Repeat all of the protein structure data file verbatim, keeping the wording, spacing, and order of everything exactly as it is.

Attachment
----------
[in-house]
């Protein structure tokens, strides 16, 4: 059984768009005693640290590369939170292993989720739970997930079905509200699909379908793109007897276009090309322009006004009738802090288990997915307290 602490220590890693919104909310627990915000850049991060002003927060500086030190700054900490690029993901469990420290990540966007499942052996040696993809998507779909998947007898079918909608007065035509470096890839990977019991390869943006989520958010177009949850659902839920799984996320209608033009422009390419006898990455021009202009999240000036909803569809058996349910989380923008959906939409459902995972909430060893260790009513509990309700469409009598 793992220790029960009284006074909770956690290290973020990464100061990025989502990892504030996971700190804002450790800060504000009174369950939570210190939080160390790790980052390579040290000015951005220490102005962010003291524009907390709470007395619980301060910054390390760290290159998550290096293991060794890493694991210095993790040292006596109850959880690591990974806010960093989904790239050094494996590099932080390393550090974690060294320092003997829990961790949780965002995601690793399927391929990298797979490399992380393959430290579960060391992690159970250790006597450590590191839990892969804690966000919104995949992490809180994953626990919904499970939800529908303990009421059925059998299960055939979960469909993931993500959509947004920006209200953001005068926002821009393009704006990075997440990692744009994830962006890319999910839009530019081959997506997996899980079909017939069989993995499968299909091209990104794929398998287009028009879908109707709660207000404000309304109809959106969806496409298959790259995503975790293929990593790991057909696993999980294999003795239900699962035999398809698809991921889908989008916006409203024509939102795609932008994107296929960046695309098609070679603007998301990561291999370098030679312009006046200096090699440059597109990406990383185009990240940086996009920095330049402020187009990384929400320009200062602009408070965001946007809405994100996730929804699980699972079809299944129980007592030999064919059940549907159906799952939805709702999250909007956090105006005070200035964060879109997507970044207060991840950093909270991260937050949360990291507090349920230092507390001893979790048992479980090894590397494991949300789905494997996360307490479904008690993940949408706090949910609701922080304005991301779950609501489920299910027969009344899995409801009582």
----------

[in-house]
């Protein structure tokens, strides 16, 4: 059984768009005693640290590369939170292993989720739970997930079905509200699909379908793109007897276009090309322009006004009738802090288990997915307290 602490220590890693919104909310627990915000850049991060002003927060500086030190700054900490690029993901469990420290990540966007499942052996040696993809998507779909998947007898079918909608007065035509470096890839990977019991390869943006989520958010177009949850659902839920799984996320209608033009422009390419006898990455021009202009999240000036909803569809058996349910989380923008959906939409459902995972909430060893260790009513509990309700469409009598 793992220790029960009284006074909770956690290290973020990464100061990025989502990892504030996971700190804002450790800060504000009174369950939570210190939080160390790790980052390579040290000015951005220490102005962010003291524009907390709470007395619980301060910054390390760290290159998550290096293991060794890493694991210095993790040292006596109850959880690591990974806010960093989904790239050094494996590099932080390393550090974690060294320092003997829990961790949780965002995601690793399927391929990298797979490399992380393959430290579960060391992690159970250790006597450590590191839990892969804690966000919104995949992490809180994953626990919904499970939800529908303990009421059925059998299960055939979960469909993931993500959509947004920006209200953001005068926002821009393009704006990075997440990692744009994830962006890319999910839009530019081959997506997996899980079909017939069989993995499968299909091209990104794929398998287009028009879908109707709660207000404000309304109809959106969806496409298959790259995503975790293929990593790991057909696993999980294999003795239900699962035999398809698809991921889908989008916006409203024509939102795609932008994107296929960046695309098609070679603007998301990561291999370098030679312009006046200096090699440059597109990406990383185009990240940086996009920095330049402020187009990384929400320009200062602009408070965001946007809405994100996730929804699980699972079809299944129980007592030999064919059940549907159906799952939805709702999250909007956090105006005070200035964060879109997507970044207060991840950093909270991260937050949360990291507090349920230092507390001893979790048992479980090894590397494991949300789905494997996360307490479904008690993940949408706090949910609701922080304005991301779950609501489920299910027969009344899995409801009582």